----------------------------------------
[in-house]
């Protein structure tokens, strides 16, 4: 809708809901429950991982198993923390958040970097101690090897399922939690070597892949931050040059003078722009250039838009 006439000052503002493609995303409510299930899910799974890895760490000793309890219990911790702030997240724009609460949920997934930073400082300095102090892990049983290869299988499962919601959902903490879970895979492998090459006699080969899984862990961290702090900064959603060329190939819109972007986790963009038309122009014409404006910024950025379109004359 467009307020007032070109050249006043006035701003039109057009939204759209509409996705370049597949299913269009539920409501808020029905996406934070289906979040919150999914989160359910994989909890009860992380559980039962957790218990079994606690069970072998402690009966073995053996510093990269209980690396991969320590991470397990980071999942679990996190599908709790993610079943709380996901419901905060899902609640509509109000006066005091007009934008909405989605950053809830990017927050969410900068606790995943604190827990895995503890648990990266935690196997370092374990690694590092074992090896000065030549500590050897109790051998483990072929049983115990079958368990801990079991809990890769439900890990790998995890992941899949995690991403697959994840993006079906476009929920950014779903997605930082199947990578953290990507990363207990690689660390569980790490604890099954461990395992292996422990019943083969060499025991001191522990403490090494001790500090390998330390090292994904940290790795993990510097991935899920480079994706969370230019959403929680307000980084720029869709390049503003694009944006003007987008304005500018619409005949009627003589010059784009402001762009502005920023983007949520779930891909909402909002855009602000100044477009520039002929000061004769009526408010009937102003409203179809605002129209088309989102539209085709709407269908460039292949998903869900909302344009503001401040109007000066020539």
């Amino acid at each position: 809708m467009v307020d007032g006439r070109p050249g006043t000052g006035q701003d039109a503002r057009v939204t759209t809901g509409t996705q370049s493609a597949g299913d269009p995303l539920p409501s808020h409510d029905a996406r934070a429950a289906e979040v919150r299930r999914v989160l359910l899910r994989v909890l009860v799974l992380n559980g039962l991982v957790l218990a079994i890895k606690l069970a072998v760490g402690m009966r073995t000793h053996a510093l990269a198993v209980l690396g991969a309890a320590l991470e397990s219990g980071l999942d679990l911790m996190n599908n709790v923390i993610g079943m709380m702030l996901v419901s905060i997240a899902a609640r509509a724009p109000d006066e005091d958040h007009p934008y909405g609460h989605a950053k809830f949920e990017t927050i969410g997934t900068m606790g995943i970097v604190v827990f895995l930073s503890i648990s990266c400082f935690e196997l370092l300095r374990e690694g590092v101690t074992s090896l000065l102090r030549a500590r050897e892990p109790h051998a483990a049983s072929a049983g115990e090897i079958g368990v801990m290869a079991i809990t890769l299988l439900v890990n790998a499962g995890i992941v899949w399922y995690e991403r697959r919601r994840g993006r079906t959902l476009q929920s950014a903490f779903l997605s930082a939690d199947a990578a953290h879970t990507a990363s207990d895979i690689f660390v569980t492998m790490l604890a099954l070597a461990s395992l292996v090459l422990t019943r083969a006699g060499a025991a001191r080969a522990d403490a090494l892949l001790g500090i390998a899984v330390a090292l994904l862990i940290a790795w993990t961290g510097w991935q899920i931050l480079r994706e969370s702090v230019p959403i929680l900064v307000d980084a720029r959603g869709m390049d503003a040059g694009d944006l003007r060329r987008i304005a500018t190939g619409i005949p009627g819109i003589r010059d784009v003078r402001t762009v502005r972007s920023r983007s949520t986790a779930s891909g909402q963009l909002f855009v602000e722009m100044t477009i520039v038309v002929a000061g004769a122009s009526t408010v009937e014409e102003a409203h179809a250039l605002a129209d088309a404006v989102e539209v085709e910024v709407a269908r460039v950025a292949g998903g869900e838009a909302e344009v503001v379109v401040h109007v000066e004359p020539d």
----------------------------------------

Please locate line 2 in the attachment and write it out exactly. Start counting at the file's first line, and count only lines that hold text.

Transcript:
């Protein structure tokens, strides 16, 4: 809708809901429950991982198993923390958040970097101690090897399922939690070597892949931050040059003078722009250039838009 006439000052503002493609995303409510299930899910799974890895760490000793309890219990911790702030997240724009609460949920997934930073400082300095102090892990049983290869299988499962919601959902903490879970895979492998090459006699080969899984862990961290702090900064959603060329190939819109972007986790963009038309122009014409404006910024950025379109004359 467009307020007032070109050249006043006035701003039109057009939204759209509409996705370049597949299913269009539920409501808020029905996406934070289906979040919150999914989160359910994989909890009860992380559980039962957790218990079994606690069970072998402690009966073995053996510093990269209980690396991969320590991470397990980071999942679990996190599908709790993610079943709380996901419901905060899902609640509509109000006066005091007009934008909405989605950053809830990017927050969410900068606790995943604190827990895995503890648990990266935690196997370092374990690694590092074992090896000065030549500590050897109790051998483990072929049983115990079958368990801990079991809990890769439900890990790998995890992941899949995690991403697959994840993006079906476009929920950014779903997605930082199947990578953290990507990363207990690689660390569980790490604890099954461990395992292996422990019943083969060499025991001191522990403490090494001790500090390998330390090292994904940290790795993990510097991935899920480079994706969370230019959403929680307000980084720029869709390049503003694009944006003007987008304005500018619409005949009627003589010059784009402001762009502005920023983007949520779930891909909402909002855009602000100044477009520039002929000061004769009526408010009937102003409203179809605002129209088309989102539209085709709407269908460039292949998903869900909302344009503001401040109007000066020539």